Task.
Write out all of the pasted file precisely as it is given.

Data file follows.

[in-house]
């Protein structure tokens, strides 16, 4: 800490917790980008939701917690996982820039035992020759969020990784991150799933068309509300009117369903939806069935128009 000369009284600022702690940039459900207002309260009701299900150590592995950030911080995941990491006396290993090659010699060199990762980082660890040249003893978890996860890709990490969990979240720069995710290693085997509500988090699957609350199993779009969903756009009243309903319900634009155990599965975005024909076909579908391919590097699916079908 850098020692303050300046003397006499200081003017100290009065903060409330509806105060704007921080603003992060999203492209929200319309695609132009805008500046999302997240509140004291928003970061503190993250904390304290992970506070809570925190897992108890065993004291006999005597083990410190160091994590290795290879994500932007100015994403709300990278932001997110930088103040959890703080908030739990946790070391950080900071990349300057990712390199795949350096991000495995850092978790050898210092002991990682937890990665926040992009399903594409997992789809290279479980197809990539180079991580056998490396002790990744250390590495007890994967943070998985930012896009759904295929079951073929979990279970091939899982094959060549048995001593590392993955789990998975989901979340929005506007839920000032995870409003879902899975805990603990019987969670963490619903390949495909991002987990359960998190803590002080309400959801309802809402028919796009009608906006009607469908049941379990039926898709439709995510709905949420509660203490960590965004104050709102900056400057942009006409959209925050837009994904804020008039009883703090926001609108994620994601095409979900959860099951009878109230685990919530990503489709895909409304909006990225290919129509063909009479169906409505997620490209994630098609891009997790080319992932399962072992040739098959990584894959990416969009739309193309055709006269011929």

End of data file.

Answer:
[in-house]
């Protein structure tokens, strides 16, 4: 800490917790980008939701917690996982820039035992020759969020990784991150799933068309509300009117369903939806069935128009 000369009284600022702690940039459900207002309260009701299900150590592995950030911080995941990491006396290993090659010699060199990762980082660890040249003893978890996860890709990490969990979240720069995710290693085997509500988090699957609350199993779009969903756009009243309903319900634009155990599965975005024909076909579908391919590097699916079908 850098020692303050300046003397006499200081003017100290009065903060409330509806105060704007921080603003992060999203492209929200319309695609132009805008500046999302997240509140004291928003970061503190993250904390304290992970506070809570925190897992108890065993004291006999005597083990410190160091994590290795290879994500932007100015994403709300990278932001997110930088103040959890703080908030739990946790070391950080900071990349300057990712390199795949350096991000495995850092978790050898210092002991990682937890990665926040992009399903594409997992789809290279479980197809990539180079991580056998490396002790990744250390590495007890994967943070998985930012896009759904295929079951073929979990279970091939899982094959060549048995001593590392993955789990998975989901979340929005506007839920000032995870409003879902899975805990603990019987969670963490619903390949495909991002987990359960998190803590002080309400959801309802809402028919796009009608906006009607469908049941379990039926898709439709995510709905949420509660203490960590965004104050709102900056400057942009006409959209925050837009994904804020008039009883703090926001609108994620994601095409979900959860099951009878109230685990919530990503489709895909409304909006990225290919129509063909009479169906409505997620490209994630098609891009997790080319992932399962072992040739098959990584894959990416969009739309193309055709006269011929």